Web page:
Becoming Black : Creating Identity in the African Diaspora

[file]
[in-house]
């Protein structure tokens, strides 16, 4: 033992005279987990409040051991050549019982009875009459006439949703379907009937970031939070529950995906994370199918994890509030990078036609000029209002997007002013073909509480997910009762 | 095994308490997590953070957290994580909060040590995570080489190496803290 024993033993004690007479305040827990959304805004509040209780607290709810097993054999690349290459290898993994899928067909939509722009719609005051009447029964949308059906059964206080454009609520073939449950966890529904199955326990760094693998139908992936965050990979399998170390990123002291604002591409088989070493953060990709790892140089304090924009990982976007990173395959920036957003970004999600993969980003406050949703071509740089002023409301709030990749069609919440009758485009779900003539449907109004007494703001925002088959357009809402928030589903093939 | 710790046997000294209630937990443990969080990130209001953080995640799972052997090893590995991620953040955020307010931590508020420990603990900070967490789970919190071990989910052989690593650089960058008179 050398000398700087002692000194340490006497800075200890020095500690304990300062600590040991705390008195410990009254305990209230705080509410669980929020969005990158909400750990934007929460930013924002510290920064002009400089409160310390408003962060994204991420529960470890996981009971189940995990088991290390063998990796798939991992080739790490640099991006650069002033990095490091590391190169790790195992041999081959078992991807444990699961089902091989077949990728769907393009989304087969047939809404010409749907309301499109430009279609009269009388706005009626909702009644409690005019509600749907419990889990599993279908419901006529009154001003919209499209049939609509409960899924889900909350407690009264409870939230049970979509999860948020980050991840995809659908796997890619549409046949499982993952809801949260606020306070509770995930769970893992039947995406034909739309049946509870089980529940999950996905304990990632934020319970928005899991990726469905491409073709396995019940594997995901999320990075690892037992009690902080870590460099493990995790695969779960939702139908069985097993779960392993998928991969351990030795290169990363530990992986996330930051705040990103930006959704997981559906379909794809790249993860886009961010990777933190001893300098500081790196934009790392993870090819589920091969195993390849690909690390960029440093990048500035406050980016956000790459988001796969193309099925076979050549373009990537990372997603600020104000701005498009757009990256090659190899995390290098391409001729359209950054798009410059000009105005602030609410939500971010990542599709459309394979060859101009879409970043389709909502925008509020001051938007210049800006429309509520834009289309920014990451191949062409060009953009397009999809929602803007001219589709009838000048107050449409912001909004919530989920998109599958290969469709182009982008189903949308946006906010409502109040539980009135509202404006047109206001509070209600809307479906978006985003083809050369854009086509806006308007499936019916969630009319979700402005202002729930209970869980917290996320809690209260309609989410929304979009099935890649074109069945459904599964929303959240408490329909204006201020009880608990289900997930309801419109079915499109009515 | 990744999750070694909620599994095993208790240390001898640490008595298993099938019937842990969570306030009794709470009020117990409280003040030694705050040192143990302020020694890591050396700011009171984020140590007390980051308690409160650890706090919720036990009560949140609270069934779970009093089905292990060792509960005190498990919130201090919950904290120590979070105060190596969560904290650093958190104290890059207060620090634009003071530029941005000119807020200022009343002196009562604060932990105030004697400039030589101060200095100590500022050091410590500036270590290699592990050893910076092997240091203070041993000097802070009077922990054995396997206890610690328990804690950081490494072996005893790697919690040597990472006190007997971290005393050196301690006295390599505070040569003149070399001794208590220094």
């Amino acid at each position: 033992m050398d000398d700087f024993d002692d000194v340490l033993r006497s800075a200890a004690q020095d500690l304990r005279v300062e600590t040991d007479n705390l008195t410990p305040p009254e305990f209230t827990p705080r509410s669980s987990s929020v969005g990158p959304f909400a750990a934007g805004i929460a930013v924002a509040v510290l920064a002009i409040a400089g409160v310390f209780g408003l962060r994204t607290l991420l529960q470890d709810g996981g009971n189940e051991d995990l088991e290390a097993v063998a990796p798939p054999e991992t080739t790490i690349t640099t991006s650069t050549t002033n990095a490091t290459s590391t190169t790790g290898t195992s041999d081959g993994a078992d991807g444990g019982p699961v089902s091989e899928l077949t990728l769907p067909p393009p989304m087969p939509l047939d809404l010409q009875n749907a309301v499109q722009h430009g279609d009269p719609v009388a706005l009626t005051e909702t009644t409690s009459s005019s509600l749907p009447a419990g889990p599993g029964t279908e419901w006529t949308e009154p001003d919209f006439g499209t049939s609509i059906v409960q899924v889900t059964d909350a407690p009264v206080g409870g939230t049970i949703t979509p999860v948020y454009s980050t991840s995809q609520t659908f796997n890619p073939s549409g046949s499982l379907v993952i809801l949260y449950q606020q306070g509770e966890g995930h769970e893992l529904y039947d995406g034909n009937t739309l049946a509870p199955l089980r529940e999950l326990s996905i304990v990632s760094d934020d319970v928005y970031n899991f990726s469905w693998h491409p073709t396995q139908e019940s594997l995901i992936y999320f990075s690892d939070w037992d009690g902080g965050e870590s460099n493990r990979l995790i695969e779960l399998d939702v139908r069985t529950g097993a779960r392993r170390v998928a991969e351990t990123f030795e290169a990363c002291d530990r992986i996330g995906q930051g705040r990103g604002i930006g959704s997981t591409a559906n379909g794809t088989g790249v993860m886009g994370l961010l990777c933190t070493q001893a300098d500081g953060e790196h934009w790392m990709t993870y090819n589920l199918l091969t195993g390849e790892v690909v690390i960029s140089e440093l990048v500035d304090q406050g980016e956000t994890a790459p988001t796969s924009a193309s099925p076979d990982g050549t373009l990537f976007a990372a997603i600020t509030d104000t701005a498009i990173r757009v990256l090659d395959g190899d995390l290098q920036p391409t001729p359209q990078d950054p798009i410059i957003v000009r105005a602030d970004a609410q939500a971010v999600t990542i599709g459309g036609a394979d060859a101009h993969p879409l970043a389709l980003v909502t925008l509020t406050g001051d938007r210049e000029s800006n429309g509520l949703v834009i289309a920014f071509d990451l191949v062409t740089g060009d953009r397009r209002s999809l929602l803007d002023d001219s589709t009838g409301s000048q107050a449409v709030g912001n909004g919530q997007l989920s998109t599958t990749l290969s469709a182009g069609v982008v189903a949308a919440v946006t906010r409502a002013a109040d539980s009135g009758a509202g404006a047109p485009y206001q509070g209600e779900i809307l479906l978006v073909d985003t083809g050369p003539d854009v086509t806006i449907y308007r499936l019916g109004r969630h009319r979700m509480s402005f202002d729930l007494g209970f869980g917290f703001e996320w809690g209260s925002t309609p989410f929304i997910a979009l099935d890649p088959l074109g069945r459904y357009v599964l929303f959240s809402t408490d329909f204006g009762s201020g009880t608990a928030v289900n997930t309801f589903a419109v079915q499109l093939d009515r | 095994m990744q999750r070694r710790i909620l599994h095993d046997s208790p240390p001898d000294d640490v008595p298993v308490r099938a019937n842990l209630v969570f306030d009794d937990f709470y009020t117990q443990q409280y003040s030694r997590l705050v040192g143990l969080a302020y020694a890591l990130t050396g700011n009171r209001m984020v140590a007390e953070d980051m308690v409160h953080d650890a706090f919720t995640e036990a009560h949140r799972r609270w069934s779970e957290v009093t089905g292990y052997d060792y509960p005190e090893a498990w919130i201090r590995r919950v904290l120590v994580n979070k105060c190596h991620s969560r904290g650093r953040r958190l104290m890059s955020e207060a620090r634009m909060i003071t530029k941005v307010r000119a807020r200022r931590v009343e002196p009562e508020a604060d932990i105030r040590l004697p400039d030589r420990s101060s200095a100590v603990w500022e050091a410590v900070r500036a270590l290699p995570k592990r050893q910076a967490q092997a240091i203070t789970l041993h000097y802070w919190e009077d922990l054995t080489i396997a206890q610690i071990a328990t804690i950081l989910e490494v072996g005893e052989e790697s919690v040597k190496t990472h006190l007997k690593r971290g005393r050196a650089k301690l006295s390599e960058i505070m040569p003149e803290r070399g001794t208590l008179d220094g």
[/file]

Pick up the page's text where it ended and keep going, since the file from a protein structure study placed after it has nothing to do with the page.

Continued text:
Wright argues that three nineteenth-century American and European works addressing race?Thomas Jefferson?s Notes on the State of Virginia, G. W. F. Hegel?s Philosophy of History, and Count Arthur de Gobineau?s Essay on the Inequality of the Human Races?were particularly influential in shaping twentieth-century ideas about Black subjectivity. She considers these treatises in depth and describes how the revolutionary Black thinkers W. E. B. Du Bois, Aimé Césaire, Léopold Sédar Senghor, and Frantz Fanon countered the theories they promulgated. She explains that while Du Bois, Césaire, Senghor, and Fanon rejected the racist ideologies of Jefferson, Hegel, and Gobineau, for the most part they did so within what remained a nationalist, patriarchal framework. Such persistent nationalist and sexist ideologies were later subverted, Wright shows, in the work of Black women writers including Carolyn Rodgers and Audre Lorde and, more recently, the British novelists Joan Riley, Naomi Kin! g, Jo Hodges, and Andrea Levy. By considering diasporic writing ranging from Du Bois to Lorde to the contemporary African novelists Simon Njami and Daniel Biyaoula, Wright reveals Black subjectivity as rich, varied, and always evolving.